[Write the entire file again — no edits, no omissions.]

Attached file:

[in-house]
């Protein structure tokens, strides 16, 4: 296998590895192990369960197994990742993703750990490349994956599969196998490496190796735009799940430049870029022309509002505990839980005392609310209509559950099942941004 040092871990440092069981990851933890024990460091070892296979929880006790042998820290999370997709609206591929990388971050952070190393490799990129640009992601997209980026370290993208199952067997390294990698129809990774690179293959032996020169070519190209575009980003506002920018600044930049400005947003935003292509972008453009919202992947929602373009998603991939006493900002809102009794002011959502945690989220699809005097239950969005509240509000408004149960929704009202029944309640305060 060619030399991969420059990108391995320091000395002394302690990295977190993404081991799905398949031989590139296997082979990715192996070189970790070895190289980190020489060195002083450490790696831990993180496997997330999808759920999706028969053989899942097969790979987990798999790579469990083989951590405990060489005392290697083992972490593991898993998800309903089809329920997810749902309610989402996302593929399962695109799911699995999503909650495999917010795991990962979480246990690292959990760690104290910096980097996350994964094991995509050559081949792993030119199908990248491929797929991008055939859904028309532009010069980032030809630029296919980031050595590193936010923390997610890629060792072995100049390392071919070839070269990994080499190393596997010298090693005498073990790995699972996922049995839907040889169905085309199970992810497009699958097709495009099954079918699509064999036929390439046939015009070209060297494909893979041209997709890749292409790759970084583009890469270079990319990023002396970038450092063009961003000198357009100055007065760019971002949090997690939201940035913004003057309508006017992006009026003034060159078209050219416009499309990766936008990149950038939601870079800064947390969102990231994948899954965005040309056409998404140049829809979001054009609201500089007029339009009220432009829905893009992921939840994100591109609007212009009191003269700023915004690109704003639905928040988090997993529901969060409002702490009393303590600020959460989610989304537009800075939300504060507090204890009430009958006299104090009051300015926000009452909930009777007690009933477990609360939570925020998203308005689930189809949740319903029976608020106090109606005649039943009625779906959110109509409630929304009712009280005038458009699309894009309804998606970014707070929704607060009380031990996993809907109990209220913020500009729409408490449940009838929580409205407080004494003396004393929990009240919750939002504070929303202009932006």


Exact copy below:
[in-house]
């Protein structure tokens, strides 16, 4: 296998590895192990369960197994990742993703750990490349994956599969196998490496190796735009799940430049870029022309509002505990839980005392609310209509559950099942941004 040092871990440092069981990851933890024990460091070892296979929880006790042998820290999370997709609206591929990388971050952070190393490799990129640009992601997209980026370290993208199952067997390294990698129809990774690179293959032996020169070519190209575009980003506002920018600044930049400005947003935003292509972008453009919202992947929602373009998603991939006493900002809102009794002011959502945690989220699809005097239950969005509240509000408004149960929704009202029944309640305060 060619030399991969420059990108391995320091000395002394302690990295977190993404081991799905398949031989590139296997082979990715192996070189970790070895190289980190020489060195002083450490790696831990993180496997997330999808759920999706028969053989899942097969790979987990798999790579469990083989951590405990060489005392290697083992972490593991898993998800309903089809329920997810749902309610989402996302593929399962695109799911699995999503909650495999917010795991990962979480246990690292959990760690104290910096980097996350994964094991995509050559081949792993030119199908990248491929797929991008055939859904028309532009010069980032030809630029296919980031050595590193936010923390997610890629060792072995100049390392071919070839070269990994080499190393596997010298090693005498073990790995699972996922049995839907040889169905085309199970992810497009699958097709495009099954079918699509064999036929390439046939015009070209060297494909893979041209997709890749292409790759970084583009890469270079990319990023002396970038450092063009961003000198357009100055007065760019971002949090997690939201940035913004003057309508006017992006009026003034060159078209050219416009499309990766936008990149950038939601870079800064947390969102990231994948899954965005040309056409998404140049829809979001054009609201500089007029339009009220432009829905893009992921939840994100591109609007212009009191003269700023915004690109704003639905928040988090997993529901969060409002702490009393303590600020959460989610989304537009800075939300504060507090204890009430009958006299104090009051300015926000009452909930009777007690009933477990609360939570925020998203308005689930189809949740319903029976608020106090109606005649039943009625779906959110109509409630929304009712009280005038458009699309894009309804998606970014707070929704607060009380031990996993809907109990209220913020500009729409408490449940009838929580409205407080004494003396004393929990009240919750939002504070929303202009932006």